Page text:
Magadi is a town in Ramanagara district in the Indian state of Karnataka. Magadi was the capital of Kempe Gowda who founded Bangalore in the 16th century. In modern literature, the forests around Magadi were the setting of the true story "Old Munnusamy and the man-eater of Magadi" by the India born British hunter Kenneth Anderson. Since then, the wildlife around Magadi has been greatly reduced by poaching and habitat loss. Magadi is fast becoming a part of the growing Bangalore district whose border is just 25 km away.
Some noted historical sites in and around Magadi are the Savandurga, the Ranganatha Swamy Temple at Tirumale where a fair is held every April, the ruins of Magadi fort and the Gavi Gangadeshwara temple.
In 1638, the Sultan of Bijapur won Bangalore from the reigns of Kempegowda II. From then on, Kempegowda made Magadi the capital of his territories. For nearly ninety years, Kempegowda and his successors ruled the Magadi region, including Magadi town, where Kempegowda II built a fort that housed the offices of his administration and the stone fortress of Savanadurga. According to B L Rice in Mysore Gazetteer, the Gowda rule ended when the Dalavayi Deva Raja, a general in the Mysore Army, captured the last of the rulers. In 1728, the Mysore army breached the weak fort of Magadi and captured Kempa Veerappa Gowda (also known as Kempegowda). The last scion of the Kempegowda clan spent his last days in the prisons of Srirangapatnam. The then-impregnable fortress of Savandurga, with the accumulated wealth of nearly 200 years finally fell into the hands of the Mysore kingdom.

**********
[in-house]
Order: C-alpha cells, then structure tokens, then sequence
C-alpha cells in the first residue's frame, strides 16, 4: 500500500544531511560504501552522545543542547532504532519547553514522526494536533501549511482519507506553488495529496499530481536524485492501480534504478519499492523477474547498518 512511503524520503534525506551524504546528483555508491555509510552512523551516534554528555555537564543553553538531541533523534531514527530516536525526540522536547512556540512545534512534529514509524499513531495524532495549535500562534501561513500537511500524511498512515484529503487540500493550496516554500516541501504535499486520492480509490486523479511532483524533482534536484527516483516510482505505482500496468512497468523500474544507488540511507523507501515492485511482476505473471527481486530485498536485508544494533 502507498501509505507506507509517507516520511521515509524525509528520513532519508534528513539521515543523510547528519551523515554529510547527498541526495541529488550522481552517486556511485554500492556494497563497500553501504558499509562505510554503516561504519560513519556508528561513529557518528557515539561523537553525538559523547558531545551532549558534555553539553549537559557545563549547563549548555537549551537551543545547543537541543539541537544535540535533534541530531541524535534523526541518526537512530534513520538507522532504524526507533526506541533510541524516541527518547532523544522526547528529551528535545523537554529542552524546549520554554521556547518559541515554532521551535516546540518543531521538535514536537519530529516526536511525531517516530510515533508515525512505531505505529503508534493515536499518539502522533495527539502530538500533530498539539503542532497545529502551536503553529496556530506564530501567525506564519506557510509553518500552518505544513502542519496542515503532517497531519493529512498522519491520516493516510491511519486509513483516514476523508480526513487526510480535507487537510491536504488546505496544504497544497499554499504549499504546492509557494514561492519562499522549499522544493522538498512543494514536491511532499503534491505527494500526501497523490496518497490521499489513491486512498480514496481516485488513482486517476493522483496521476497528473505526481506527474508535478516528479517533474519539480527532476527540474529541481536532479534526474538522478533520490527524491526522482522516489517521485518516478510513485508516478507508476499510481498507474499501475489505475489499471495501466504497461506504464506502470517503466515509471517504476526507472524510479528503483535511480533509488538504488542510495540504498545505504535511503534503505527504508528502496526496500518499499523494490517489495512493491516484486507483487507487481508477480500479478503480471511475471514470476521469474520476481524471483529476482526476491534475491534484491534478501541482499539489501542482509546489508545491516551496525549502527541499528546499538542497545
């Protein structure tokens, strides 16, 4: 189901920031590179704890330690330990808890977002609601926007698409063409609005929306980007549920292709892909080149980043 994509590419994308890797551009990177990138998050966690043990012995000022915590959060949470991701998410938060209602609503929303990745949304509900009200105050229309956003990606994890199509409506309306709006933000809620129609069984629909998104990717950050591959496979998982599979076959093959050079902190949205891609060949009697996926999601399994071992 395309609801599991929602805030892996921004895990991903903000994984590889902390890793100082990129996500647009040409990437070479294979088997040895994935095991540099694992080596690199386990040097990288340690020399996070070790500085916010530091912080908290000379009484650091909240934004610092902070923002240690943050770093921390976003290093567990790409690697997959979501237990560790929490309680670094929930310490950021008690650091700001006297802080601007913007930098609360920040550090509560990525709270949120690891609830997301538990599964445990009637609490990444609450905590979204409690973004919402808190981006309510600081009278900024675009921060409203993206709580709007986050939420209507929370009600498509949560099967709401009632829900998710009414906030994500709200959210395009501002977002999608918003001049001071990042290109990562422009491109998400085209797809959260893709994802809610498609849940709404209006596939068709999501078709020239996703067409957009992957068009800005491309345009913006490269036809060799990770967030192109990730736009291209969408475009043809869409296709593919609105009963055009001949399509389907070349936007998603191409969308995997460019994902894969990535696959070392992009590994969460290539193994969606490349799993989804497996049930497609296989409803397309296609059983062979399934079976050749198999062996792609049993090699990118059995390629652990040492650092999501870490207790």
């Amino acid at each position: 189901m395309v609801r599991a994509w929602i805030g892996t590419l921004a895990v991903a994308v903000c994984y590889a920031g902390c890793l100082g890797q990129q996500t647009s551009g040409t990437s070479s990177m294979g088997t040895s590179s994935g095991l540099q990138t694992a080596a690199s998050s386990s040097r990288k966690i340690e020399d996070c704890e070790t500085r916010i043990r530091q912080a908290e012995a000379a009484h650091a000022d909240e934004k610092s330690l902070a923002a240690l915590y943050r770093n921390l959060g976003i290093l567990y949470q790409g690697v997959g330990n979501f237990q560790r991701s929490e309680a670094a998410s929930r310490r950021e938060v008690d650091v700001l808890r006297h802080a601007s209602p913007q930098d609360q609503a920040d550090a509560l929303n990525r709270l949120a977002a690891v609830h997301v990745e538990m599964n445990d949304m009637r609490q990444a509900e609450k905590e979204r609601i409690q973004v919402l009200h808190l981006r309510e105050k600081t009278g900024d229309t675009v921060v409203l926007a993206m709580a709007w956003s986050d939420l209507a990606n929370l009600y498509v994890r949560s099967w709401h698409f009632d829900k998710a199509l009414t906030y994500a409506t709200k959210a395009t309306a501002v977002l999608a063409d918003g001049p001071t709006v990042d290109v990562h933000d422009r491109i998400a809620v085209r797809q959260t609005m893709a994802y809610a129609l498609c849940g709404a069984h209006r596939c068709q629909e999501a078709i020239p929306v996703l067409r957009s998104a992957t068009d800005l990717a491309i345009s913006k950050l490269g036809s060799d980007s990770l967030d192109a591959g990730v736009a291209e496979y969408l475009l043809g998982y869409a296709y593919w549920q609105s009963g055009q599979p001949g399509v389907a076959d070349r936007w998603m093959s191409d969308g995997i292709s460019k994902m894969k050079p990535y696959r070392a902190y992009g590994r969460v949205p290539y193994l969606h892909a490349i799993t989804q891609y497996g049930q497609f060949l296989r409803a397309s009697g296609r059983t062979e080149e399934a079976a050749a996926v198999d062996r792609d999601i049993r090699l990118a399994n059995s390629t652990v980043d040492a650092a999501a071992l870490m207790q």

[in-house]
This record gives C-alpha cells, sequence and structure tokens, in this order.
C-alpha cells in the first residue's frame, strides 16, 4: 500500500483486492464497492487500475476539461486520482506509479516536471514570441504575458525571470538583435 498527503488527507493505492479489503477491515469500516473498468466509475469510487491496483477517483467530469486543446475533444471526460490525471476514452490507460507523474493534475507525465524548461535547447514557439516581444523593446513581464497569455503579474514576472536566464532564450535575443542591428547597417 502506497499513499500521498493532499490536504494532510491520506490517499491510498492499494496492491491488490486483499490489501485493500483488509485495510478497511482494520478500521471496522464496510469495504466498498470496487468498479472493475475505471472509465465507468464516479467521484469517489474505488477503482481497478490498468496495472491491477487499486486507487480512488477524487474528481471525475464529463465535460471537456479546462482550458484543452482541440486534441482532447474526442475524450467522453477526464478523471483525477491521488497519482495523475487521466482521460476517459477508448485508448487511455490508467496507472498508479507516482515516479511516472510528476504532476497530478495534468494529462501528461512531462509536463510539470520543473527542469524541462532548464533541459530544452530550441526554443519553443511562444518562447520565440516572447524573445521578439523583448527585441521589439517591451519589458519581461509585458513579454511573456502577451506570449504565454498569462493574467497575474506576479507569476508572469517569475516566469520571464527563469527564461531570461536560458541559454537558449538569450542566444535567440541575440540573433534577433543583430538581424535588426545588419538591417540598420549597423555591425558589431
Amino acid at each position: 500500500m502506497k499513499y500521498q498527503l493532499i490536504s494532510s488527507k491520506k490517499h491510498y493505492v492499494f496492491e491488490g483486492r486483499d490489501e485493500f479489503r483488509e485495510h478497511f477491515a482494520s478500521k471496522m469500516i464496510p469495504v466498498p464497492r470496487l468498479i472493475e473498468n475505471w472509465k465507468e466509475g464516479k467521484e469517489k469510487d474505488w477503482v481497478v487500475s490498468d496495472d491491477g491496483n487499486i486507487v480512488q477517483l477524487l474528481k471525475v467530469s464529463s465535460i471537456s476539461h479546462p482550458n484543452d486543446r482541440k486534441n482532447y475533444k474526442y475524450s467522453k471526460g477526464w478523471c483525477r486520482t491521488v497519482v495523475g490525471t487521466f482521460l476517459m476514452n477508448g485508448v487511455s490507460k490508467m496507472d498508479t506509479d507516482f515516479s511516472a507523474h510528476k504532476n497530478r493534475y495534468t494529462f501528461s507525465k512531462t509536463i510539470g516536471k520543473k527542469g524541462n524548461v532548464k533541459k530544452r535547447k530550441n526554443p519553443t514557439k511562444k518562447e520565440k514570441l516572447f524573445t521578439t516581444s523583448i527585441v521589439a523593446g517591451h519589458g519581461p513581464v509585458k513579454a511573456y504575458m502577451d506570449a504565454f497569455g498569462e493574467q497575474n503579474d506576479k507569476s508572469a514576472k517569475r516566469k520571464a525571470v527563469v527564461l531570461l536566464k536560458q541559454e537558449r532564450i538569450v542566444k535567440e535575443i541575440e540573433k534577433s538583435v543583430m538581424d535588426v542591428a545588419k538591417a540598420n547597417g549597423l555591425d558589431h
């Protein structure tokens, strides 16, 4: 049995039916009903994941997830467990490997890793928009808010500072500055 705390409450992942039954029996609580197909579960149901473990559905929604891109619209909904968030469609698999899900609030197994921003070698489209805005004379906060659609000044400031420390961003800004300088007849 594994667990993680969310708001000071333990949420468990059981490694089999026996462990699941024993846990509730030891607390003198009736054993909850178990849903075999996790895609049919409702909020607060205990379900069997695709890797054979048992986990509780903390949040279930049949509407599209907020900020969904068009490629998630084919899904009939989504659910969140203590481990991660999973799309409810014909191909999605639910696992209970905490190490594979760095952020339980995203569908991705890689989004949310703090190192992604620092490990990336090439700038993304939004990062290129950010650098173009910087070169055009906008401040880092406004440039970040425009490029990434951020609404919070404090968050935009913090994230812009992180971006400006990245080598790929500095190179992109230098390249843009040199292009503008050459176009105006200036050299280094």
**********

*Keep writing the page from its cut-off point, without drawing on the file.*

Magadi is located at 12.97°N 77.23°E / 12.97; 77.23. It has an average elevation of 925 metres (3034 feet). Now Magadi has been added to Ramanagara district after its formation.
As of 2001 India census, Magadi had a population of 25,000. Males constitute 51% of the population and females 49%. Magadi has an average literacy rate of 67%, higher than the national average of 59.5%: male literacy is 73%, and female literacy is 60%.